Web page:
Into this delicate situation wade opportunistic journalists and careless politicians, Mr Gove among them. To them there is a direct line between the terrorist threat and conservative religious values. Most of the white community assume this to be the case, and happily lap up this message. Almost no politicians attempt to put a more realistic public gloss on this.

And so when allegations emerged that conservative Muslims had taken over a number of state schools in Birmingham (as part of a “Trojan Horse” plot), Mr Gove assumed that terrorism was at the heart of it, and so did most of the public. He steamed into a delicate situation, upsetting community relations and the Home Office, responsible for policing. The schools had been rated highly by Ofsted, who had focused on academic achievement, which was strong. The inspectors were sent in again with a different agenda, found evidence of  a conservative religious agenda, and, with a bit of ingenuity, ways in which these breached requirements of state-funded schools. The schools are in the process of being transferred to new management.

But the problems have only just begun:

  1. What has been alleged is that school governors, recruited from the local community, took the schools over and forced them into a conservative religious agenda. The school populations were almost entirely drawn from the local Muslim communities. But this is surely what school governors are supposed to do? They set the direction, ethos and strategy of the school. Their actions appear to have been perfectly popular with parents (though not staff). And though not faith schools, the widespread political support for faith schools would not have suggested to them that what they were doing was a bad thing. They were simply picking up the ball tossed by Westminster politicians and running with it.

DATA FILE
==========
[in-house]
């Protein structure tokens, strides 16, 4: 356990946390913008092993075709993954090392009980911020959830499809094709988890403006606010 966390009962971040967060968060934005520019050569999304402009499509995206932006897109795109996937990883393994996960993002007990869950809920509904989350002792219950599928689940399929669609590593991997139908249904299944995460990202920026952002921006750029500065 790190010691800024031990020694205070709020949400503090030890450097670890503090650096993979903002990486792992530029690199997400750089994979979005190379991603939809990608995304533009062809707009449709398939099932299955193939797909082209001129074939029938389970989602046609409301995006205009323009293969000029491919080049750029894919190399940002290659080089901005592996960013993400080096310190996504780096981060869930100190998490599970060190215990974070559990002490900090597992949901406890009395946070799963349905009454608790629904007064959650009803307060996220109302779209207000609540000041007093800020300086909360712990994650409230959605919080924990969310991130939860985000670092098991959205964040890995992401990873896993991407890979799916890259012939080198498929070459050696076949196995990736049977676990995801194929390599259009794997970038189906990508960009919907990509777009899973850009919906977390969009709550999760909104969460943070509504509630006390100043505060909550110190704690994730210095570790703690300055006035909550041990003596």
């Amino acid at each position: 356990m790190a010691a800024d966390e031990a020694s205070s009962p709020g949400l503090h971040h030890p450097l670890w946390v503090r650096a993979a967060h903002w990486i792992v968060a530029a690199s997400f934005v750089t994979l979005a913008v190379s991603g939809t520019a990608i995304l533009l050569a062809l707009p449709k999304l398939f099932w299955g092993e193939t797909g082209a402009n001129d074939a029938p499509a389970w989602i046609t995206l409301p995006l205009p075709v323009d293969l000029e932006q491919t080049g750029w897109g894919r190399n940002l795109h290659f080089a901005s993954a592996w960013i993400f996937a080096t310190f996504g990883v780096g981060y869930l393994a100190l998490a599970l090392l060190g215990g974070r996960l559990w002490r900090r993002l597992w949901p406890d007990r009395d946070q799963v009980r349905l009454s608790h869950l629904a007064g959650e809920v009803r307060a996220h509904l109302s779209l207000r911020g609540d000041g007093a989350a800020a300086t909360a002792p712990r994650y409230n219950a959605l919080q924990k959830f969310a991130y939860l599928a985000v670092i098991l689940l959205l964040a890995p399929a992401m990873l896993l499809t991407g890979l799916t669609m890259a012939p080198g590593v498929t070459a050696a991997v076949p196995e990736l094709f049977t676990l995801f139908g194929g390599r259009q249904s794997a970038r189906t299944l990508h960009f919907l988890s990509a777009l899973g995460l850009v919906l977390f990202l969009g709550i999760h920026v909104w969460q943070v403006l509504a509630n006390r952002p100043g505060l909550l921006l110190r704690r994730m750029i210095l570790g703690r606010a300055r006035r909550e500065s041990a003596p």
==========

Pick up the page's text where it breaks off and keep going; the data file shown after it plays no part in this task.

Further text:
2. The actual alleged abuses are not so black and white. Segregation of the sexes? We still have 100% segregated schools. Allowing tradition Muslim dress? A lot of perfectly respectable schools do that already – and that is surely right. The same goes for making provision for prayer, which after all can be open to all faiths. A culture of intimidation? sounds a bit like my English private school education. And surely school management has a right to make the changes it wants, and this always leads to such allegations. The were, predictably, no demonstrable links to terrorist extremism.
  3. We are now told that Mr Gove wants “British Values” to be taught at all schools. Not only is defining this a minefield, but it is a step away from the “fact-based” principles that he had been so fond of espousing. And how will “real” faith schools, and not just Muslim ones, end up if judged to the same standards as those used in the second wave of Birmingham Ofsted inspections?
  4. Sorting out this mess is going to take a lot of work. Schools can’t in fact be left just to get on with it. They are going to need help, guidance and correction from an intermediate level of officialdom. A newly recreated Blob, in fact.

And so we find that parents are free to choose, provided they conform Mr Gove’s own version of political correctness. It is very easy to understand how the local Muslim community (and no so local ones) feel victimised – judged by double standards from a society that has lost its moral compass.

The government’s reforms are barking up the wrong tree. Here in London we have an outstanding example of how seemingly hopeless schools in deprived areas can be turned round. This did not need the creation of Academies; the existing local authority structures were up to the task. What it is did need was strong and credible leadership. Politicians can lead from on high, but ultimately this leadership has to come from experts who live and breath schools. The country was lucky enough to have plenty of these. But they have been side-lined and pensioned off.

Coalition policy is hollow at its heart, and the last four years have been largely wasted. Even Labour could do a better job than this.

 

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The remarkable politcal success of Michael Gove

Shortly before the British General Election in 2010 a headteacher at a local school told me: “Well, however is the new Education Secretary cannot be worse then Ed Balls.” Mr Balls, now Shadow Chancellor, was then Labour’s Education Secretary. He had built up a reputation for political posturing and bullying, while presiding over new Labour’s muddled education policies. I have not asked that headteacher how she thinks the new education Secretary, Michael Gove, compares to Mr Balls. I don’t have to; her prediction was spectacularly wrong. Mr Gove is even more loathed by education professionals than was Mr Balls. But Mr Gove, unlike Mr Balls, counts as a political success.